7. Make the pirao: Bring the 2½ cups fish stock, tomato paste, salt, and pepper to a boil in a medium saucepan over medium-high heat, stirring to blend in the tomato paste. Gradually sprinkle in the manioc flour, stirring constantly until the mixture has the consistency of soft ice cream, about 2 minutes. Immediately transfer the pirao to a warmed serving dish.
8. To serve, spoon the pirao into deep soup bowls and ladle the stew over it. Pass the preserved peppers sauce on the side.
This quintessentially Bahian meal was contributed by Yara Roberts.
Preserved peppers in vinegar, palm oil, and manioc flour are available at Latin American and Brazilian markets.
How to make friends with a coconut
Dealing with a coconut in an American kitchen can be quite a frustrating experience—especially in an apartment kitchen, where most of the old-fashioned instructions just don’t work (“To crack the coconut, throw it repeatedly onto a hard surface, such as concrete”). Here is our method for establishing a better working relationship with your coconut: When cracking the coconut, work over a medium bowl, so that when the coconut opens you can collect the coconut liquid (this clear liquid is not coconut milk). Cradle the coconut in the palm of one hand, and grasp a hammer with the other hand. Rotating the coconut in your hand as if it were a ball, knock firmly with the hammer around the coconut’s equator. (We learned this method from a Brazilian lady who tapped the coconut in a jaunty conga rhythm, rolling it in her hand like a star baseball player.) Eventually, depending on the age of the coconut and your aggressiveness with the hammer, the coconut will crack, and its liquid will be caught in the bowl. An alternative method, one that skeptics or the weak-hearted may prefer, is to first pierce the soft “eyes” of the coconut with an ice pick or a hammer and nail. Then place the coconut on a baking sheet in a preheated 350F oven and bake it for 20 to 30 minutes, which shrinks the flesh slightly from the shell, making it easier to crack. Working over the bowl, hold the coconut in one hand and knock it a few times with the hammer to crack it. But learning to open the coconut dexterously, without the trip to the oven, saves you plenty of time.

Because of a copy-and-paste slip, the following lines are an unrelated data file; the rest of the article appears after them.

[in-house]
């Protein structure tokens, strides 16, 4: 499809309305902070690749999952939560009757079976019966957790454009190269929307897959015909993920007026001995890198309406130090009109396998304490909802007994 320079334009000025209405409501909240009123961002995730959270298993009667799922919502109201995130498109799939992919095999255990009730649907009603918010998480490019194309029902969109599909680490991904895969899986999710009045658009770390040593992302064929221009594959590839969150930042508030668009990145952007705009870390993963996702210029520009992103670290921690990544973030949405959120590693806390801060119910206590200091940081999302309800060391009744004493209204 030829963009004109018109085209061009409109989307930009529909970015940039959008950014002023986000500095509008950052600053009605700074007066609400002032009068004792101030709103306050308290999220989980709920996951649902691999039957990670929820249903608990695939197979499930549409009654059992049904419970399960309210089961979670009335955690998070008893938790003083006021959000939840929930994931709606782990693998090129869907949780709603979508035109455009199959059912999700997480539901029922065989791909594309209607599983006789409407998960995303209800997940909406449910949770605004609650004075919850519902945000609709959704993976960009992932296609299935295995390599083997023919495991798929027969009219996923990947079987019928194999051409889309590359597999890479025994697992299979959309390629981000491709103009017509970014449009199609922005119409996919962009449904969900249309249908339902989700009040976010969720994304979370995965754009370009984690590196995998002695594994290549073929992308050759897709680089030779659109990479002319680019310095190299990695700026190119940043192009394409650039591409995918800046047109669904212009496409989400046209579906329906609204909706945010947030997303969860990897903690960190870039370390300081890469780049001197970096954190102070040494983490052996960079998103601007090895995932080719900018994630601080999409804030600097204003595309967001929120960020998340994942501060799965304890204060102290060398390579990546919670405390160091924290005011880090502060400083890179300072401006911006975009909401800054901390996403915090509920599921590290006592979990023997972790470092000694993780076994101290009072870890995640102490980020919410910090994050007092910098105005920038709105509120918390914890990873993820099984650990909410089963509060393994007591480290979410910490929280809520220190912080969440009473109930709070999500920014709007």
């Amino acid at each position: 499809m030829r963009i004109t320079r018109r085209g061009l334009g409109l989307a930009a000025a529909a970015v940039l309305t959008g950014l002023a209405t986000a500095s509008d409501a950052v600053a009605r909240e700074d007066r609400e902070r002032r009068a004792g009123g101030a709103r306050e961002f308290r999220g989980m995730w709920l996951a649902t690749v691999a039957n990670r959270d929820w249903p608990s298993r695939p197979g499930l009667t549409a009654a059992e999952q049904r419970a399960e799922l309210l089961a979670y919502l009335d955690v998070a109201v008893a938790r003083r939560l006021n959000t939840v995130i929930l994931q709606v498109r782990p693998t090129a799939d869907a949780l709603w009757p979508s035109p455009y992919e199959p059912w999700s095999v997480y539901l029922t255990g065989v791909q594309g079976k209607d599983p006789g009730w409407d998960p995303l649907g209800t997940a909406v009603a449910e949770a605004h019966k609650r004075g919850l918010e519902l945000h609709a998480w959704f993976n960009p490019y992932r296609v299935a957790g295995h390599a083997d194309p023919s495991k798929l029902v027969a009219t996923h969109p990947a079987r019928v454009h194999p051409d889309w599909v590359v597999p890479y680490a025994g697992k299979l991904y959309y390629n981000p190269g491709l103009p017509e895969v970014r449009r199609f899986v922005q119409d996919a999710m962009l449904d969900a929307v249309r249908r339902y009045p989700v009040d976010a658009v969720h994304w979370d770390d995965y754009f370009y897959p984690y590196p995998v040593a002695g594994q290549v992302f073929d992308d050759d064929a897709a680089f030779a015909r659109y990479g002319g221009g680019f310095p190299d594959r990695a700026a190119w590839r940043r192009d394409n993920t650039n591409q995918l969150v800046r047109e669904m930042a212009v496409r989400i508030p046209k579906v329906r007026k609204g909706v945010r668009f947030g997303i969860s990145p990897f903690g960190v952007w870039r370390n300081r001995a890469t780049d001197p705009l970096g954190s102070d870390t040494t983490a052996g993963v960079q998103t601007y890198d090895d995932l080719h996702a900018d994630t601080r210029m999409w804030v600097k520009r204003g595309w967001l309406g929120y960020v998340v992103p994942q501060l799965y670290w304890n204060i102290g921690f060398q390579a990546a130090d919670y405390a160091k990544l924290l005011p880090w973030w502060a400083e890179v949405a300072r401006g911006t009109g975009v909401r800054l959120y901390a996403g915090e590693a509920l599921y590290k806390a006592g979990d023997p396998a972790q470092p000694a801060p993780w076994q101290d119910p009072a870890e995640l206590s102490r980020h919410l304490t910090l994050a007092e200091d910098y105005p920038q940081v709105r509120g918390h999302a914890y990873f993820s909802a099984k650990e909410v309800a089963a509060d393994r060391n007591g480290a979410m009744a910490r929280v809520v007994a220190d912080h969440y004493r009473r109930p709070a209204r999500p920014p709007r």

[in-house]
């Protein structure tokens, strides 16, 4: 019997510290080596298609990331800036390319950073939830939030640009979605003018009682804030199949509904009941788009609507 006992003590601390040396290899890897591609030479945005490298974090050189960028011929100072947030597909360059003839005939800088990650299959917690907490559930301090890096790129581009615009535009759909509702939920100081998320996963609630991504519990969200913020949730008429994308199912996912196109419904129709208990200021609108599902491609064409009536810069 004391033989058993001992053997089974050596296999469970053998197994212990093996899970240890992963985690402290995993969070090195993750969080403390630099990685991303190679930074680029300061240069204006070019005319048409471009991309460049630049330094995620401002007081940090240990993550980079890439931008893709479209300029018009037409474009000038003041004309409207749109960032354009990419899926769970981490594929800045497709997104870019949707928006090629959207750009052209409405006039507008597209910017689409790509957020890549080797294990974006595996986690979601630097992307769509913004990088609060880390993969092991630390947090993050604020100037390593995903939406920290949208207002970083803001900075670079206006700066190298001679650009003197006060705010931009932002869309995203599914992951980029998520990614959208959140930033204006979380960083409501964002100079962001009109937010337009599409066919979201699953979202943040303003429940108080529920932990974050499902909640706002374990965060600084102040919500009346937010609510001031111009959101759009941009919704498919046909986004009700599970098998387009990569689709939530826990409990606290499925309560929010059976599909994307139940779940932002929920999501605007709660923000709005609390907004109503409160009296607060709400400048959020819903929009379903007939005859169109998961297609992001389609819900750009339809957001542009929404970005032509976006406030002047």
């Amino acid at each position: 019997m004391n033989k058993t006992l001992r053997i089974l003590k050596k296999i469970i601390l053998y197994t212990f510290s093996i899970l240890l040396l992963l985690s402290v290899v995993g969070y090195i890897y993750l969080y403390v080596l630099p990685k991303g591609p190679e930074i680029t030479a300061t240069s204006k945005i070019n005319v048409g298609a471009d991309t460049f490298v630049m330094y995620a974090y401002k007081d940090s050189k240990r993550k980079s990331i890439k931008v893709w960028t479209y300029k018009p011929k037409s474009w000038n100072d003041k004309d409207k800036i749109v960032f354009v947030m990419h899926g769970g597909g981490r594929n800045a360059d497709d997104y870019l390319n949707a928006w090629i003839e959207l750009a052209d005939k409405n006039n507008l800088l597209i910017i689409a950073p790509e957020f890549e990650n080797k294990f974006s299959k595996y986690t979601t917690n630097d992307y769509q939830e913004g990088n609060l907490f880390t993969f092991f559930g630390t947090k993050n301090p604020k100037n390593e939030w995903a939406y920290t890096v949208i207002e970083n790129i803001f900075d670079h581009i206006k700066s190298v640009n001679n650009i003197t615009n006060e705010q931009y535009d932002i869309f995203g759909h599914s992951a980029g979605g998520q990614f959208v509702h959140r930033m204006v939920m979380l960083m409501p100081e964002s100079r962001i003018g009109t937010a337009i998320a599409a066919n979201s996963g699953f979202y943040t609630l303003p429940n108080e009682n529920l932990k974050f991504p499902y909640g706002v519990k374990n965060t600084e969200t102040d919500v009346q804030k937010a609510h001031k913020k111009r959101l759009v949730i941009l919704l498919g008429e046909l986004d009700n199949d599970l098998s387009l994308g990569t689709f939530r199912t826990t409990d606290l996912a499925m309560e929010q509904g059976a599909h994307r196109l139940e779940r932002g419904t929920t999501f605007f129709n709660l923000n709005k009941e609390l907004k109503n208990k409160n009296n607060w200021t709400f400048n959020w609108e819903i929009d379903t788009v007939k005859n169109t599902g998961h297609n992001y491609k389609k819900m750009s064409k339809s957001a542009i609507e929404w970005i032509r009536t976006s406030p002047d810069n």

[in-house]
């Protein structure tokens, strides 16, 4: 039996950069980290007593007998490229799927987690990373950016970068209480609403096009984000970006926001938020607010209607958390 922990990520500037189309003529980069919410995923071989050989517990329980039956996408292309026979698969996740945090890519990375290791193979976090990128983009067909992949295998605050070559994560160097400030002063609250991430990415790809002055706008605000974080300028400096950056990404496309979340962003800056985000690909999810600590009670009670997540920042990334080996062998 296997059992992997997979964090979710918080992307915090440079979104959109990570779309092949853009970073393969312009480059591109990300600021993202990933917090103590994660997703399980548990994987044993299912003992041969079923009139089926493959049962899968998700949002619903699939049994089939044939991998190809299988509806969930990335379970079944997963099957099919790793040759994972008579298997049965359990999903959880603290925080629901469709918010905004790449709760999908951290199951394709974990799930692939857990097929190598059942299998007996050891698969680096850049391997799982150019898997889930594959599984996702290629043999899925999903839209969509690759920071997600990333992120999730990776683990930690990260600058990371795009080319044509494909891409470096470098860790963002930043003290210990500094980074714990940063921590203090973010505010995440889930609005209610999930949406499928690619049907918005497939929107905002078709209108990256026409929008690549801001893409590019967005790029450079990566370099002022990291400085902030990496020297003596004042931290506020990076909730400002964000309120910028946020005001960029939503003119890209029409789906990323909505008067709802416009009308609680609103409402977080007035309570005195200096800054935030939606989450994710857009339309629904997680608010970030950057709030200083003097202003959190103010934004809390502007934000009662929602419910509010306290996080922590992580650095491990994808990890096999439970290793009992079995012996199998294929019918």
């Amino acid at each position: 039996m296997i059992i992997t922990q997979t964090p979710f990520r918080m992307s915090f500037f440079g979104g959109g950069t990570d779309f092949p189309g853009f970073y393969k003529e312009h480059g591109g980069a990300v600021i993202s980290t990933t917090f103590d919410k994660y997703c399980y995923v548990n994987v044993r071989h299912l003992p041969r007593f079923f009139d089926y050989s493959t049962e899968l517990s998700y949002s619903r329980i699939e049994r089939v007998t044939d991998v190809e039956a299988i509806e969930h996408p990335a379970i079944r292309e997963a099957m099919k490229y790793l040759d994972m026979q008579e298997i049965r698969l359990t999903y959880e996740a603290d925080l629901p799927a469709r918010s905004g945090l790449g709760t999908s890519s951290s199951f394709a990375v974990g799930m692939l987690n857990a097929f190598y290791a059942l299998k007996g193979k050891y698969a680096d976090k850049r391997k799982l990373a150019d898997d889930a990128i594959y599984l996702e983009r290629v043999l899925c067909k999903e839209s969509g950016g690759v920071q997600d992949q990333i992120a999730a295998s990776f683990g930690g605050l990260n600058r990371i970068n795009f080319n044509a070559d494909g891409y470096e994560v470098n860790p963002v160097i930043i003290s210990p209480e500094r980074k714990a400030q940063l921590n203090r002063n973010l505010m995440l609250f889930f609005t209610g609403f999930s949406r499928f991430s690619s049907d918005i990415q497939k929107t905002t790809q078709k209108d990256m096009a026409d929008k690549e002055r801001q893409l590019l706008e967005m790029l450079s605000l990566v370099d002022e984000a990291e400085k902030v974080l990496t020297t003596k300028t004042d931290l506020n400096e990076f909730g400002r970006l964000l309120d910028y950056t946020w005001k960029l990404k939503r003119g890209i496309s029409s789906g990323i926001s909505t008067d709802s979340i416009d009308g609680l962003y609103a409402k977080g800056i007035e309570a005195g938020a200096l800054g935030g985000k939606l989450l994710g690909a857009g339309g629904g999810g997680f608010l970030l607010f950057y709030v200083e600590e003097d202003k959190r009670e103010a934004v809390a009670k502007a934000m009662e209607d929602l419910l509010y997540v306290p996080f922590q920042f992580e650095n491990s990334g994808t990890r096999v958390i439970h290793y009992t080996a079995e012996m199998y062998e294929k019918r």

To peel the coconut, pry the coconut flesh out of the shell with a small sharp knife. Using a vegetable peeler, peel the dark skin from the flesh. The peeling is an optional step, as the skin will not affect the flavor, but it is normally done for visual effect. To shred or grate the coconut, the quickest, most efficient tool is a heavy-duty food processor fitted with the finest shredding blade available. If you are making desserts or candies, where a delicate, fluffy texture is desired, it’s best to finely shred the coconut on a hand grater’s small holes (but not the tiny ones for grating nutmeg and the like). Coarsely grated coconut will not hold together well, and its rough texture is unpleasant.
To make about 3 cups of fresh unsweetened coconut milk, break or chop the coconut flesh into 1-inch pieces. In batches in a blender or food processor (the blender works best), process the coconut pieces with the reserved clear coconut liquid and 3 cups boiling water until smooth. Transfer the mixture to a medium bowl, and let it stand for 30 minutes. Then take a large piece of cheesecloth (about 16 inches square), rinse it, and squeeze it dry. Set a sieve over a medium bowl, and line it with the cheesecloth. Pour the coconut mixture into the lined sieve, gather up the ends of the cloth, and squeeze every last bit of the liquid into the bowl. This is the coconut milk.
© 1991 Eric V. Copage
This recipe serves 8.